Not much, regional languages are almost not spoken anymore. Until the second half of the 20th century, the government actually fought against regional languages, it was prohibited to use them in schools for example, children were punished and shamed for speaking their native language (it is known as "la vergonha" in Occitan, a regional language that was spoken in all southern France). Nowadays, there are almost no native speakers left. There are bilingual schools in Breton, Catalan, Basque and Occitan, but teachers aren't native either, and even though they know the language very well, they have a thick French accent, which explains why modern Breton/Occitan is heavily influenced by French (if you listen to recordings of elderly people whose first language is actually Breton/Occitan, you will notice that the pronunciation changed radically, due to the lack of native speakers). Nowadays, those languages are mostly a cultural heritage, and aren't really spoken outside clubs and bilingual schools. You might still find a few elderly people in very rural areas who speak those languages, but really, it is very very rare. To give you an idea, Occitan was the mother tongue of almost 40% of France in 1860. Nowadays, approximately 5% of French people claim to have "some knowledge" of the language, and among them, there aren't probably a lot of people who actually speak it, let alone who speak it natively.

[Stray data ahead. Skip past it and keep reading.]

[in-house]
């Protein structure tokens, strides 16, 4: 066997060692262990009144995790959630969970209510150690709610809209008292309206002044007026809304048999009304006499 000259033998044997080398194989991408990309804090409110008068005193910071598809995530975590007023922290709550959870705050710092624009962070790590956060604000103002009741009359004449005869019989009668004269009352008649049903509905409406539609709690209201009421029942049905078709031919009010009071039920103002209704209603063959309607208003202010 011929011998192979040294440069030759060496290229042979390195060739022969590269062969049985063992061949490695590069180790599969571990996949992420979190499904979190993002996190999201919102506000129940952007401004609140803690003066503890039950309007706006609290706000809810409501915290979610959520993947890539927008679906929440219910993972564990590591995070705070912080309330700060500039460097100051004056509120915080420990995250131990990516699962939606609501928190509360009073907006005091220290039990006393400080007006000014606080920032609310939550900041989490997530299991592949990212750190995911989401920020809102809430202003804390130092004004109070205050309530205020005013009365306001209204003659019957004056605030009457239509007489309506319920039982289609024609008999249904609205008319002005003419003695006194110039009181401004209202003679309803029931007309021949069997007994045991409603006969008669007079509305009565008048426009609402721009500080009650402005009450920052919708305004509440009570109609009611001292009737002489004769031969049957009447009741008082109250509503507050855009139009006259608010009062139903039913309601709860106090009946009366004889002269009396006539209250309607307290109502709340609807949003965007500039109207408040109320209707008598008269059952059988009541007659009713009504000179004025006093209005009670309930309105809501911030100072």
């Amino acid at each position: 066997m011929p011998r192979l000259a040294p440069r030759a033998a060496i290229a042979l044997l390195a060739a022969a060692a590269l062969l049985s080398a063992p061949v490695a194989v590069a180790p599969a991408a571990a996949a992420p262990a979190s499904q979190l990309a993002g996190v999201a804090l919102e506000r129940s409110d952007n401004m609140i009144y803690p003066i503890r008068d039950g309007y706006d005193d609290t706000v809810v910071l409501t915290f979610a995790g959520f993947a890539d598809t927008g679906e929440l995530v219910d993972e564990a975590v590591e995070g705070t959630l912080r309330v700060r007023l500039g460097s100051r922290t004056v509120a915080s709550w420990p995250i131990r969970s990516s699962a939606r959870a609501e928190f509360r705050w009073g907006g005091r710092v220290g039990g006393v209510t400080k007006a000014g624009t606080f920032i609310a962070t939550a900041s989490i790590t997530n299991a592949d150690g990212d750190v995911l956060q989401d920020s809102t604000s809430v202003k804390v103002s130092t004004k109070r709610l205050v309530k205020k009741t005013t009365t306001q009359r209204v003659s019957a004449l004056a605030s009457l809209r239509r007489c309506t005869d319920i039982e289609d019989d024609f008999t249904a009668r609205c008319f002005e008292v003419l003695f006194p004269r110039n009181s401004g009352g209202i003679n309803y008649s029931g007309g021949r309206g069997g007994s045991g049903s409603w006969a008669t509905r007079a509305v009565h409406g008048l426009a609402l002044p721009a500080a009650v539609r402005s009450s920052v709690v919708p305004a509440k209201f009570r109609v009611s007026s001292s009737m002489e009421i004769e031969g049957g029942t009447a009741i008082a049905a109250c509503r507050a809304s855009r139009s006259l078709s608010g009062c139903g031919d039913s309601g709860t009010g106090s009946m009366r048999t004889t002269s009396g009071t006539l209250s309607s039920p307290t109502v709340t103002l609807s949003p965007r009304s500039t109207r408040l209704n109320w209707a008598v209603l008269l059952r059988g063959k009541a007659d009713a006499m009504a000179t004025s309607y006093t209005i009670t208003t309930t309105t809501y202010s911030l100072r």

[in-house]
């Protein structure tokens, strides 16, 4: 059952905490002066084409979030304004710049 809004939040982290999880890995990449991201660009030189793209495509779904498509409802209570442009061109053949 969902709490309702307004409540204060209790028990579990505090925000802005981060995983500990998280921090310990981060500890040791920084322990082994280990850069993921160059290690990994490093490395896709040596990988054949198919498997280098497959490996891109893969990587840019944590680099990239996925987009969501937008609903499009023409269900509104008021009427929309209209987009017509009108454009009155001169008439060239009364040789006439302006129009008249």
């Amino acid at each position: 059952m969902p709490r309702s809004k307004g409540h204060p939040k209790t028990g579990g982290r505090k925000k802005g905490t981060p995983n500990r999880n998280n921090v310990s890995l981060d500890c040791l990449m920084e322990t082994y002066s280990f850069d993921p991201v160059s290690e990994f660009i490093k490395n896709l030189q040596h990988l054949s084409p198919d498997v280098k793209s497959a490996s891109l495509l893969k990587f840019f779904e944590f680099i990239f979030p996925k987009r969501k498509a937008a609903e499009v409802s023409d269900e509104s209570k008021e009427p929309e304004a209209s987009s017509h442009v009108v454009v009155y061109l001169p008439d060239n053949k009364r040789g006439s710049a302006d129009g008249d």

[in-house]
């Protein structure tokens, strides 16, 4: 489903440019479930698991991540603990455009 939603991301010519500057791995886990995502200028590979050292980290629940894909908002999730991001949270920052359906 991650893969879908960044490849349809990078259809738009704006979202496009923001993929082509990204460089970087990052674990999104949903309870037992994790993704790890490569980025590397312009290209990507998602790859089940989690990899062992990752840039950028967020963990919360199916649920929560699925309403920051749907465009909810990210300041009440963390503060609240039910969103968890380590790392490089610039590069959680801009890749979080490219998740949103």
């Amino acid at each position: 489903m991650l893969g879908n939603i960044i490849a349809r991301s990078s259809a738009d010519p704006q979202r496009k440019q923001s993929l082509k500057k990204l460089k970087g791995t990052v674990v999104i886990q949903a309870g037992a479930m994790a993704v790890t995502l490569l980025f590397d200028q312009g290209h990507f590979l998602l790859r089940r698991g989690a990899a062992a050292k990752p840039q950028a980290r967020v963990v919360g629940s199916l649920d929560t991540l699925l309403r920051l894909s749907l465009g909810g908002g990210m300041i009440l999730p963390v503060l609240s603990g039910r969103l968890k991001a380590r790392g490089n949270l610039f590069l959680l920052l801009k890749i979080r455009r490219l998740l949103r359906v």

So to sum up, those languages almost went extinct, were reintroduced kind of artificially, and are now alive in very little circles, and most speakers aren't natives.
Indeed, France doesn't officially recognise any other language than French: "Art. 2 : La langue de la République est le français." - Constitution
The region where Occitan is the most healthy is in Val d'Aran, in Catalonia, Spain. Aranese (one of the dialects of Occitan) has an official status there, and is still spoken natively by a part of the population.
The kind of writing we see in your picture were pretty common, some people who went to school in Brittany during the early 20th century reported that there were signs saying things like "Il est interdit de cracher par terre et de parler breton" ("It is forbidden to spit on the ground and to speak Breton").
some special bilingual schools are created for example "diwan" schools where students learn Breton, TV shows, radio programs are shown in medias (for example in "corse " language) , linguistic policies are being established but it's a complex question because local people and French government often disagree about it